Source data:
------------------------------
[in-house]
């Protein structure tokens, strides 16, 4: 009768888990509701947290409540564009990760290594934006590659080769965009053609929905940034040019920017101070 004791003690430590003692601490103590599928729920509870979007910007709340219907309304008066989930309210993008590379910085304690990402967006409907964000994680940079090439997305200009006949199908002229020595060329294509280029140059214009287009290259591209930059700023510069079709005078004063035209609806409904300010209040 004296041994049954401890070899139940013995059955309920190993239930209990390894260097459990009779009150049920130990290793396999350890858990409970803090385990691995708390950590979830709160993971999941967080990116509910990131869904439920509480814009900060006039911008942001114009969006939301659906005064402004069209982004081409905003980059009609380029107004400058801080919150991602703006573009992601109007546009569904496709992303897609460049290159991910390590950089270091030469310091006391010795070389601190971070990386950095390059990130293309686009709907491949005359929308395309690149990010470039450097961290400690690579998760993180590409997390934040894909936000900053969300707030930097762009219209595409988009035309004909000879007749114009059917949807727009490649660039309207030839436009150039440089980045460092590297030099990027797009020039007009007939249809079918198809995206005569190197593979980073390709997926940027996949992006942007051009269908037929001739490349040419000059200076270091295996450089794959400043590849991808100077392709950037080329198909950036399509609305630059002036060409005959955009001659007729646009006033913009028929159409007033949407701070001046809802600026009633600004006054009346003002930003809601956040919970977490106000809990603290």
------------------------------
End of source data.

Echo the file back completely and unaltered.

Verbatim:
[in-house]
């Protein structure tokens, strides 16, 4: 009768888990509701947290409540564009990760290594934006590659080769965009053609929905940034040019920017101070 004791003690430590003692601490103590599928729920509870979007910007709340219907309304008066989930309210993008590379910085304690990402967006409907964000994680940079090439997305200009006949199908002229020595060329294509280029140059214009287009290259591209930059700023510069079709005078004063035209609806409904300010209040 004296041994049954401890070899139940013995059955309920190993239930209990390894260097459990009779009150049920130990290793396999350890858990409970803090385990691995708390950590979830709160993971999941967080990116509910990131869904439920509480814009900060006039911008942001114009969006939301659906005064402004069209982004081409905003980059009609380029107004400058801080919150991602703006573009992601109007546009569904496709992303897609460049290159991910390590950089270091030469310091006391010795070389601190971070990386950095390059990130293309686009709907491949005359929308395309690149990010470039450097961290400690690579998760993180590409997390934040894909936000900053969300707030930097762009219209595409988009035309004909000879007749114009059917949807727009490649660039309207030839436009150039440089980045460092590297030099990027797009020039007009007939249809079918198809995206005569190197593979980073390709997926940027996949992006942007051009269908037929001739490349040419000059200076270091295996450089794959400043590849991808100077392709950037080329198909950036399509609305630059002036060409005959955009001659007729646009006033913009028929159409007033949407701070001046809802600026009633600004006054009346003002930003809601956040919970977490106000809990603290």